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Wednesday, May 13, 2015

The Poisoned Chalice. Bernard Knight. Pocket Books 1998.


This is an engaging and enjoyable historical mystery which uses the medieval setting very effectively. December 1194 in Exeter and the newly created coroner, Sir John De Wolfe is called to a local village regarding a shipwreck. A question has been raised about the fate of the sailors who were washed ashore. A more complicated question arises with the rape of a well born young woman; the uncertain jurisdictional lies between the Sheriff and the Coroner make the crime much more complex to investigate. This situation is further complicated by the fact that the Sheriff is John de Wolfe’s brother-in-law and the thoroughly dislike each other. When woman is found dead and apparently attempting to have an abortion the clamour against a local silversmith turns serious. The story unwinds carefully, the reveals are very well staged and the resolution satisfying and complete.
Bernard Knight deftly uses the investigations inside and outside Exeter to explain the new created role of coroner and the political and social structure of the period without ever just dumping information on the reader. With Crowner John involved in an investigation over which he has undisputed control and in one where every move he makes is disputed by the existing authority in the shape of the sheriff, the structures and political pressures of the times are revealed very naturally. This structure leaves the cast the space to be themselves and not have to carry ant weight of exposition, which is great as they are a loud rowdy lot who are all, happily jostling for the reader’s attention.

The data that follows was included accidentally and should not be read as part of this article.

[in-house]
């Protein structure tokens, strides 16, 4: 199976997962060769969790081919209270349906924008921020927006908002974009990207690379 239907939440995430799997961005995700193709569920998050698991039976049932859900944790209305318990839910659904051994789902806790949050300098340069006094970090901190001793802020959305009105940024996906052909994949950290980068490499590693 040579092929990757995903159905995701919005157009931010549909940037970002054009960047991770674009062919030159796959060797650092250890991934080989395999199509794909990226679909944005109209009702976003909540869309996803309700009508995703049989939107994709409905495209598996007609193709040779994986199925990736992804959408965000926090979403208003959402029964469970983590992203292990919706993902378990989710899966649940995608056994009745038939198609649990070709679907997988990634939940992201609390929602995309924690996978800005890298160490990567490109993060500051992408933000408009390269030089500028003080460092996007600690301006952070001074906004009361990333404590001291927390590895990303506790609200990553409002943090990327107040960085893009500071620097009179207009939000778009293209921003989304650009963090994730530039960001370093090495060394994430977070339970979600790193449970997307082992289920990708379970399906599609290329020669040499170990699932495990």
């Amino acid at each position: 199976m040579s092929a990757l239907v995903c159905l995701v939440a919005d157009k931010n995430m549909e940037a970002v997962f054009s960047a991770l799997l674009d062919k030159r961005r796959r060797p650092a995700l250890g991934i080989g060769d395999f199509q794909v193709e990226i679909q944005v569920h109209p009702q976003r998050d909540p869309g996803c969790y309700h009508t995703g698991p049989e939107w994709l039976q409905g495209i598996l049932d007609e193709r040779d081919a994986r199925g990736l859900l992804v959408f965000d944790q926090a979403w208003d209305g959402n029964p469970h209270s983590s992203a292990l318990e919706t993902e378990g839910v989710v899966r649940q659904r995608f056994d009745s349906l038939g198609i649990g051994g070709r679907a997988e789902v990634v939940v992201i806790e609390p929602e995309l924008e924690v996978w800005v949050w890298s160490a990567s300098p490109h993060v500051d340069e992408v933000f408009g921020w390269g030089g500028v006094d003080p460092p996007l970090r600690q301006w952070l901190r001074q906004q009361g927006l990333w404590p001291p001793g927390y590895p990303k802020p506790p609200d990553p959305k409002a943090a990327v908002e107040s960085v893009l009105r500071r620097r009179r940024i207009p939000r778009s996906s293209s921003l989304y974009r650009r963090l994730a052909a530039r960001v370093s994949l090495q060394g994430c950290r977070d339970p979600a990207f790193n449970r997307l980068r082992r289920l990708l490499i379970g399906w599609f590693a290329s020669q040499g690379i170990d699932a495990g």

Connected as he is to the top of Exeter society by his job and marriage, Crowner John is connected to the other side of the city by his Welsh, innkeeper mistress, Nesta. This structure allows the whole of the city to be involved without feeling that it has been shoehorned in for effect. The very small size of medieval life is nicely conveyed, social distances were much greater than physical ones could be and the friction is captured well.
The plot mechanics are excellent, the threads of the plot are very well set up and as the investigation continues the questions are neatly raised and answered in surprising and engaging ways. The sharp bend at the end is thoughtful and effective; it comes directly from the story yet is suitably unexpected. The mystery and the setting are well stitched together, the action is not simply laid over a picturesque setting, it depends on the dynamics of the context to work. A good fun read.


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